“There would be no policyholders that would say, ‘We’re going to give up being a Hancock customer’ — ever. It would be seen as prestigious,” said D’Alessandro. “Now, I think there are a lot of CEOs who would dread getting an invitation.”

If the debate over Koch’s comments dies down soon, Boston Beer might have Omarosa Manigault Newman to thank. Todd Grossman, chief executive for the Americas at social media analytics firm Talkwalker Inc., said the online discussion over the company has paled in comparison to the chatter over Trump’s feud with his former aide.

One advantage to companies that find themselves at the center of the Trump tempest: In an age of diminishing attention spans, controversies tend to come and go at lightning speed. Though the online conversation around Boston Beer has been largely negative — a departure from the normally positive comments it tends to get — Grossman noted that the company’s stock price has remained stable — it’s actually gone up a bit — a signal that investors are not overly worried about sales.

“I don’t see this as a crisis for them, but I see this as something that they should continue to monitor,” he said. “It’s still more of a local story.”


Boston Beer has long placed its namesake region at the core of its story, with Koch as its main character. Past threats to boycott Sam Adams have often involved hokey regional sports rivalries in which the beer is a stand-in for Boston, with fans of opposing teams refusing to drink or sell it.

Boston Beer and Koch declined to comment.

Susan Dobscha, marketing professor at Bentley University, said Koch should be extra careful when he wades into public policy, given that he plays the role of spokesman along with his corporate position as chairman.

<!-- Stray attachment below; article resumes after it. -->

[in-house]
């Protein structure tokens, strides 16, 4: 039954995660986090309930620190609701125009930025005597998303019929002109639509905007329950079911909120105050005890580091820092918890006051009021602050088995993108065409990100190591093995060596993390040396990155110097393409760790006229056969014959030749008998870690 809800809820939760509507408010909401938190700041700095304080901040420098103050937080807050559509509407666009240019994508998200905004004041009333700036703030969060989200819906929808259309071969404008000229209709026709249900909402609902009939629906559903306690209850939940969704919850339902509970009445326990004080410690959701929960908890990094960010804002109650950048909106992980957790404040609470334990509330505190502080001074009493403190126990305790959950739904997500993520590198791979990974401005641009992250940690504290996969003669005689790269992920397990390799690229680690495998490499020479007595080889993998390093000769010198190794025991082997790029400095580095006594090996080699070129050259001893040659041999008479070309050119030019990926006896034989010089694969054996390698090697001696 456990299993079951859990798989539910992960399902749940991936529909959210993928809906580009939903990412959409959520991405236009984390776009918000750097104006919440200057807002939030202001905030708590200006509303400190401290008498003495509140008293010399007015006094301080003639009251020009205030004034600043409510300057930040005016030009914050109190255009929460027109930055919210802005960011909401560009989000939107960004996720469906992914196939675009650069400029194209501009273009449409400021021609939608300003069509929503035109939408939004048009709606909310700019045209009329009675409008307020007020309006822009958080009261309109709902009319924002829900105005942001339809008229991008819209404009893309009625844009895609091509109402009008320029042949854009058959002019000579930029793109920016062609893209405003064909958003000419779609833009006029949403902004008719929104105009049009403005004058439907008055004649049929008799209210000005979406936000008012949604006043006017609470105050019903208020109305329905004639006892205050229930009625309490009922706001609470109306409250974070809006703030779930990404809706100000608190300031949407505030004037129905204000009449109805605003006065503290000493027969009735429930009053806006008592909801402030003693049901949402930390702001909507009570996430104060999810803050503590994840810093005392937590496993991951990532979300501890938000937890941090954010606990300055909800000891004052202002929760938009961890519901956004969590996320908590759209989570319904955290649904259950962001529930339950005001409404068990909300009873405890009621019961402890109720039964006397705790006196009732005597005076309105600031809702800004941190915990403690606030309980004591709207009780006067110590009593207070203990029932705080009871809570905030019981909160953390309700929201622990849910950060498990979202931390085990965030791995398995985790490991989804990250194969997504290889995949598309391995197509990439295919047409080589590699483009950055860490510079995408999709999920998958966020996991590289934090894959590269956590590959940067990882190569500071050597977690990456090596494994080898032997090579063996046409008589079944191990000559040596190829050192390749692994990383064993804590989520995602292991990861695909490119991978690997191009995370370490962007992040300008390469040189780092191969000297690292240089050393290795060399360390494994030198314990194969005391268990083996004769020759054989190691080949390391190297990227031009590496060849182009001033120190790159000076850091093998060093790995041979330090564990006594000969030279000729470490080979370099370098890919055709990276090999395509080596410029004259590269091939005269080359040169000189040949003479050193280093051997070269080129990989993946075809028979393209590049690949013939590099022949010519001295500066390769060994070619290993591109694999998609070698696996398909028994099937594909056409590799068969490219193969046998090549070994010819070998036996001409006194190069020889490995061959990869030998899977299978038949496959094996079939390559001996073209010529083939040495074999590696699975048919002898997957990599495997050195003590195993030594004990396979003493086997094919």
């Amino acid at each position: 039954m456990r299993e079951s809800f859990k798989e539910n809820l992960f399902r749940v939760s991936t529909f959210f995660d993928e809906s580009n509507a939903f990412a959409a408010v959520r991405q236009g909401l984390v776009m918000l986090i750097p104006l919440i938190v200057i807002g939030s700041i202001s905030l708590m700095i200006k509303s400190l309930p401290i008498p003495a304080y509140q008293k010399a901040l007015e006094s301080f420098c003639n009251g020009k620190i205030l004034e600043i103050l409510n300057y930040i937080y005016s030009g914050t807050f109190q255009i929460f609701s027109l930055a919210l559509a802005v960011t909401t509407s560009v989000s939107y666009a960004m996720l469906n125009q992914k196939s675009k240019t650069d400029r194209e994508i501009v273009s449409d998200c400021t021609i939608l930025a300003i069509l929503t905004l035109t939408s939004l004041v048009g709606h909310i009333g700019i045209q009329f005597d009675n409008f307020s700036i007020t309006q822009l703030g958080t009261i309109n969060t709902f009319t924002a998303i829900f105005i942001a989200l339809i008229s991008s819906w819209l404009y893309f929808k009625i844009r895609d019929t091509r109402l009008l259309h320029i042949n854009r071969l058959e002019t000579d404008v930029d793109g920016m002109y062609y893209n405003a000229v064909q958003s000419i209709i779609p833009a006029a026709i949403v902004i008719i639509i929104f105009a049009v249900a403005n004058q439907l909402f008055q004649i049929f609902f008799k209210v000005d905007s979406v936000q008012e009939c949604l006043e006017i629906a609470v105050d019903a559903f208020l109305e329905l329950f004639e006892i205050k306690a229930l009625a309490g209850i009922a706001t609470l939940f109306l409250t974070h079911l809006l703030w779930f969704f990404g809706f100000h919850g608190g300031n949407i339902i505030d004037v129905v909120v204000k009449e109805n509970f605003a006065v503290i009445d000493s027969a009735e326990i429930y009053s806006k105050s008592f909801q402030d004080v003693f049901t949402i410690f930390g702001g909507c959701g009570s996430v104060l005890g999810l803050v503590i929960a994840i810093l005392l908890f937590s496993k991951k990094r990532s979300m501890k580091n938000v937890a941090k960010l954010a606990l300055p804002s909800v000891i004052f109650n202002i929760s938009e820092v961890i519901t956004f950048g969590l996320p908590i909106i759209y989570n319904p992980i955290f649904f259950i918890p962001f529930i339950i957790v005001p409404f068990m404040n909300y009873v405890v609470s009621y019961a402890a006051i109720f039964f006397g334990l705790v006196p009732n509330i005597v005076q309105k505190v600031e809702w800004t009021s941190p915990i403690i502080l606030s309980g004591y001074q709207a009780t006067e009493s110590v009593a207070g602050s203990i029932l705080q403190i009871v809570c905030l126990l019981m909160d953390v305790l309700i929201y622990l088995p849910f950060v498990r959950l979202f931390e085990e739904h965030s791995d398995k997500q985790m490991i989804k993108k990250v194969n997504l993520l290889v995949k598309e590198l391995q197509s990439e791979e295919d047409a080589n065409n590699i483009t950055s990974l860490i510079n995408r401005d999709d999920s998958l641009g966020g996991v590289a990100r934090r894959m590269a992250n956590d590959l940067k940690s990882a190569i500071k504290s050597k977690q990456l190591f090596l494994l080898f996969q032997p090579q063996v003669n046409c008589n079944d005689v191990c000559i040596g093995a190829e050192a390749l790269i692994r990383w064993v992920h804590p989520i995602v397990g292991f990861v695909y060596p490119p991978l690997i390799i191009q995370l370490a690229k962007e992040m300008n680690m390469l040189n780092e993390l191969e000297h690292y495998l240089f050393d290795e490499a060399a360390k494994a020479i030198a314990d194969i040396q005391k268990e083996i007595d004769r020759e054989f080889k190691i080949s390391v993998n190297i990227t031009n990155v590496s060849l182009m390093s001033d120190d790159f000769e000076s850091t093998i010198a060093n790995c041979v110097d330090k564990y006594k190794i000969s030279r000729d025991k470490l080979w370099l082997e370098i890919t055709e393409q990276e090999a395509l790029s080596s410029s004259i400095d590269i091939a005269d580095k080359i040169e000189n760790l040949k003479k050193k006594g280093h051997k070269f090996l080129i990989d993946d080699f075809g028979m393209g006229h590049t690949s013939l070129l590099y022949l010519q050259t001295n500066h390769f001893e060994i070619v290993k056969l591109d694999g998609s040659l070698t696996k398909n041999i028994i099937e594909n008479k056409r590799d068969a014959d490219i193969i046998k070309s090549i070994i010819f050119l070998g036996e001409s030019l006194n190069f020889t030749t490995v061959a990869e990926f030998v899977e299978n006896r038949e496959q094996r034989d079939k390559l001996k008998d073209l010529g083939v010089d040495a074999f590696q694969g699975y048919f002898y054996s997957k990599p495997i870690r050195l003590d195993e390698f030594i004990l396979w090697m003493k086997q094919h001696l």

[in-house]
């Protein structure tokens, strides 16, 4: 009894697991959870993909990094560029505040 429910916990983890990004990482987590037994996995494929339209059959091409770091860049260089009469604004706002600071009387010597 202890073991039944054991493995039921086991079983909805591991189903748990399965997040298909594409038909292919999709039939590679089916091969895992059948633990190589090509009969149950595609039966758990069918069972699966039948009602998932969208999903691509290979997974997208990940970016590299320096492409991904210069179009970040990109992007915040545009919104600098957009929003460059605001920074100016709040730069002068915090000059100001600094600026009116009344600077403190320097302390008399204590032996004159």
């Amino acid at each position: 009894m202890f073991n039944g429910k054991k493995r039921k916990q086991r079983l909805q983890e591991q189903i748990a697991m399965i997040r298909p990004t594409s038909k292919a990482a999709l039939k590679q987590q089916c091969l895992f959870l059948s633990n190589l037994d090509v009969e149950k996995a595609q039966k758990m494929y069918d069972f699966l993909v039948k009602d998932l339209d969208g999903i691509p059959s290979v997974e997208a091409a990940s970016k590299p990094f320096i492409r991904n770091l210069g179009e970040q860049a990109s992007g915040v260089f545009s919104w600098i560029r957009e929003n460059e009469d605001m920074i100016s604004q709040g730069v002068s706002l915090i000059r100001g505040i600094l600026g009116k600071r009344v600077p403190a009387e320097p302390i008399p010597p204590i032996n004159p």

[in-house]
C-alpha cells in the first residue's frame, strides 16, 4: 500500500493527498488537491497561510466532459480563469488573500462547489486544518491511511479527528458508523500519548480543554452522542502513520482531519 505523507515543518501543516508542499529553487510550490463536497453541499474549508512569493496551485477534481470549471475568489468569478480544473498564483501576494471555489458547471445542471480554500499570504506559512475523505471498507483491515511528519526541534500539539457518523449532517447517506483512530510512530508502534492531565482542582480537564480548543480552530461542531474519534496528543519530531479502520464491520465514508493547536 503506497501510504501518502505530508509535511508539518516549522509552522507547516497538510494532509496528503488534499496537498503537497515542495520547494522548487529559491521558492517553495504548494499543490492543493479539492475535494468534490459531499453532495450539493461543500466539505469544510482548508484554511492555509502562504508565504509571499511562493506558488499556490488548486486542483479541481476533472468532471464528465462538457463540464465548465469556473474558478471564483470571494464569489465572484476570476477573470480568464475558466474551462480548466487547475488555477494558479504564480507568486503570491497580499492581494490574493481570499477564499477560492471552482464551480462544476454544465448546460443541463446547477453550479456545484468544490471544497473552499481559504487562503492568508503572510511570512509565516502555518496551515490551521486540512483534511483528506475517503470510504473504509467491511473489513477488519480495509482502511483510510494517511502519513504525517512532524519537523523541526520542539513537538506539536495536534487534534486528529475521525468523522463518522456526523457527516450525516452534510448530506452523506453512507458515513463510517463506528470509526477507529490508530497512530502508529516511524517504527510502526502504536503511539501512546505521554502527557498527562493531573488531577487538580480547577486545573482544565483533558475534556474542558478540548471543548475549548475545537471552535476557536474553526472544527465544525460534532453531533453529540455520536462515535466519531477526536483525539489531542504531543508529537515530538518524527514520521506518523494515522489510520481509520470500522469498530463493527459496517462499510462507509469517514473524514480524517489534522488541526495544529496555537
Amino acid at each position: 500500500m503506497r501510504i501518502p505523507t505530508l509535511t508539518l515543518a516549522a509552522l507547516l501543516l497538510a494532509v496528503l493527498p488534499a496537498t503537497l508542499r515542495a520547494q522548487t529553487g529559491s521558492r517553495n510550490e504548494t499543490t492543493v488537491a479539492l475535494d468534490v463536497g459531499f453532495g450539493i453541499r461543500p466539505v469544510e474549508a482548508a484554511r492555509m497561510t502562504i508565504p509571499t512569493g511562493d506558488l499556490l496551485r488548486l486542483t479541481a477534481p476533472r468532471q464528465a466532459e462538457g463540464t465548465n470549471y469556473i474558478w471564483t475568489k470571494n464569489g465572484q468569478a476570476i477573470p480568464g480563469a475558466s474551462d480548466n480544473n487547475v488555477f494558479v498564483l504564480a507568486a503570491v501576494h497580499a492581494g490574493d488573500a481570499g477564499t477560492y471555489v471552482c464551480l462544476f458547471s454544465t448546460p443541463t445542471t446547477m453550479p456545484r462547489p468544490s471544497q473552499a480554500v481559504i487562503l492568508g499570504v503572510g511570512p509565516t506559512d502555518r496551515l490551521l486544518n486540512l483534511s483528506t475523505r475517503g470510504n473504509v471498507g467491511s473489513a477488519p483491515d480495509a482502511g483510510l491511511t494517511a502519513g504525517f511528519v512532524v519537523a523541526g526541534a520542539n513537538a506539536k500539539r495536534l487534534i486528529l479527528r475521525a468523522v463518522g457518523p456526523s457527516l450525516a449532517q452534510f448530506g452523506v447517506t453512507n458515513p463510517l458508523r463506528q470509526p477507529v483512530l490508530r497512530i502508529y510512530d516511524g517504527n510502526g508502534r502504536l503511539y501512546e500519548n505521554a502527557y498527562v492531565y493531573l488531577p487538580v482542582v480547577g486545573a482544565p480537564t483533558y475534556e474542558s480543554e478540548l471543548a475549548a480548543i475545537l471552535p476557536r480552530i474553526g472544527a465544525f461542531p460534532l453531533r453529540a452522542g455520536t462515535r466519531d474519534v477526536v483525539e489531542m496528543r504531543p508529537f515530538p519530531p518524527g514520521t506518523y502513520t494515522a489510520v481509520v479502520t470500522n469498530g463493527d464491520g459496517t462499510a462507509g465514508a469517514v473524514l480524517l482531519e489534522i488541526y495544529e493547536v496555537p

Koch is the company’s face in commercials and promotions, his avuncular voice extolling the Sam Adams story and its devotion to good beer (though he’s less visible in relation to other Boston Beer products such as Truly Spiked & Sparkling beverages, and Angry Orchard ciders).

“The Pillsbury Doughboy doesn’t have this problem, because he doesn’t go to dinner with Trump,” Dobscha said. Koch “made that choice when he chose to star in his own ads. Because of that, he’s got to stay in his lane.”

Koch has been a voice in the debate over taxes on beer for some time. He and Boston Beer have worked with the Brewers Association, a trade group for craft brewers, for the past decade to persuade Congress to reduce the federal excise tax for breweries.

Once pitched by a bipartisan group of lawmakers, the measure was included in the much broader GOP-endorsed tax plan that Congress passed late last year.


For companies of Boston Beer’s size, the bill reduces the excise tax to $16 a barrel from $18 a barrel. In a recent conference call with analysts, Koch said the company’s effective tax rate fell to 28 percent this summer from 36 percent a year earlier, largely because of the tax changes that Congress passed in 2017.

For other business owners who say they benefited from the tax bill, the Koch situation raises questions about whether it’s too dangerous these days to say what they think.

Michael Kane, owner of 126 Self Storage in Ashland, said he voted for Trump. He tries to keep his politics out of business, though he occasionally finds himself debating with one of his 500 tenants over immigration or taxes (he would have liked to see reform go further).

He said the outcry over Boston Beer demonstrates a tendency to shut conversation down rather than engage with people who disagree.

“It says to me more about the left than Jim Koch,” Kane said. “It’s a very scary thing that they’re doing.”

Jon Chesto of the Globe staff contributed to this article. Andy Rosen can be reached at